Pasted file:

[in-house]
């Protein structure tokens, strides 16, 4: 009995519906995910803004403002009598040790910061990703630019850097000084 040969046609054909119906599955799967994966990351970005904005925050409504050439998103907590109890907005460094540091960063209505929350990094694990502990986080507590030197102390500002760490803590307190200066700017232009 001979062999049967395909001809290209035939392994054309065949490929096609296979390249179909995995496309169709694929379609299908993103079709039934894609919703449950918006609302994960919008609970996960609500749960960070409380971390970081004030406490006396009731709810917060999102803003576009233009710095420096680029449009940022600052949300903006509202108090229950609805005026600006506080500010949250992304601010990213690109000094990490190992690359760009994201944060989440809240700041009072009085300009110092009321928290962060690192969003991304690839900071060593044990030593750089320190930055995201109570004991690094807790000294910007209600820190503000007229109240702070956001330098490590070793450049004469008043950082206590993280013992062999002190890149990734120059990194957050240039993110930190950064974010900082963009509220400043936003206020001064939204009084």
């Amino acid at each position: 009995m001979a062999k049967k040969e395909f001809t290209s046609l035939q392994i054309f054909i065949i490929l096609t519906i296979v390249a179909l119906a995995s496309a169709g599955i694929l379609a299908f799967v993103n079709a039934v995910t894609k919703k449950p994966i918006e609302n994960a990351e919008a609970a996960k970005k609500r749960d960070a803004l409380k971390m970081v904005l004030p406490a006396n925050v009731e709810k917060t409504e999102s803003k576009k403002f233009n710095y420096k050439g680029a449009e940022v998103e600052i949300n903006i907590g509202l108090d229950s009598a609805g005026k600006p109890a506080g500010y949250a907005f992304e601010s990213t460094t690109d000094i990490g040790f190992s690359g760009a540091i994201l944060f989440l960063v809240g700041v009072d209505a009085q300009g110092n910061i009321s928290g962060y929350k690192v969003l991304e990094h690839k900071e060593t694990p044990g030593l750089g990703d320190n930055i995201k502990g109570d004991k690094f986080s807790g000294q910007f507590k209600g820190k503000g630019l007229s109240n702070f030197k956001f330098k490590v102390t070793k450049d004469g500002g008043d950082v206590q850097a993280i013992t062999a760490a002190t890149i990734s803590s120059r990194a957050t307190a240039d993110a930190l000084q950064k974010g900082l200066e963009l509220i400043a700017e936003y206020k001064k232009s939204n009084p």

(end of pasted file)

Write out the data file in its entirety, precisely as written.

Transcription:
[in-house]
């Protein structure tokens, strides 16, 4: 009995519906995910803004403002009598040790910061990703630019850097000084 040969046609054909119906599955799967994966990351970005904005925050409504050439998103907590109890907005460094540091960063209505929350990094694990502990986080507590030197102390500002760490803590307190200066700017232009 001979062999049967395909001809290209035939392994054309065949490929096609296979390249179909995995496309169709694929379609299908993103079709039934894609919703449950918006609302994960919008609970996960609500749960960070409380971390970081004030406490006396009731709810917060999102803003576009233009710095420096680029449009940022600052949300903006509202108090229950609805005026600006506080500010949250992304601010990213690109000094990490190992690359760009994201944060989440809240700041009072009085300009110092009321928290962060690192969003991304690839900071060593044990030593750089320190930055995201109570004991690094807790000294910007209600820190503000007229109240702070956001330098490590070793450049004469008043950082206590993280013992062999002190890149990734120059990194957050240039993110930190950064974010900082963009509220400043936003206020001064939204009084």
């Amino acid at each position: 009995m001979a062999k049967k040969e395909f001809t290209s046609l035939q392994i054309f054909i065949i490929l096609t519906i296979v390249a179909l119906a995995s496309a169709g599955i694929l379609a299908f799967v993103n079709a039934v995910t894609k919703k449950p994966i918006e609302n994960a990351e919008a609970a996960k970005k609500r749960d960070a803004l409380k971390m970081v904005l004030p406490a006396n925050v009731e709810k917060t409504e999102s803003k576009k403002f233009n710095y420096k050439g680029a449009e940022v998103e600052i949300n903006i907590g509202l108090d229950s009598a609805g005026k600006p109890a506080g500010y949250a907005f992304e601010s990213t460094t690109d000094i990490g040790f190992s690359g760009a540091i994201l944060f989440l960063v809240g700041v009072d209505a009085q300009g110092n910061i009321s928290g962060y929350k690192v969003l991304e990094h690839k900071e060593t694990p044990g030593l750089g990703d320190n930055i995201k502990g109570d004991k690094f986080s807790g000294q910007f507590k209600g820190k503000g630019l007229s109240n702070f030197k956001f330098k490590v102390t070793k450049d004469g500002g008043d950082v206590q850097a993280i013992t062999a760490a002190t890149i990734s803590s120059r990194a957050t307190a240039d993110a930190l000084q950064k974010g900082l200066e963009l509220i400043a700017e936003y206020k001064k232009s939204n009084p």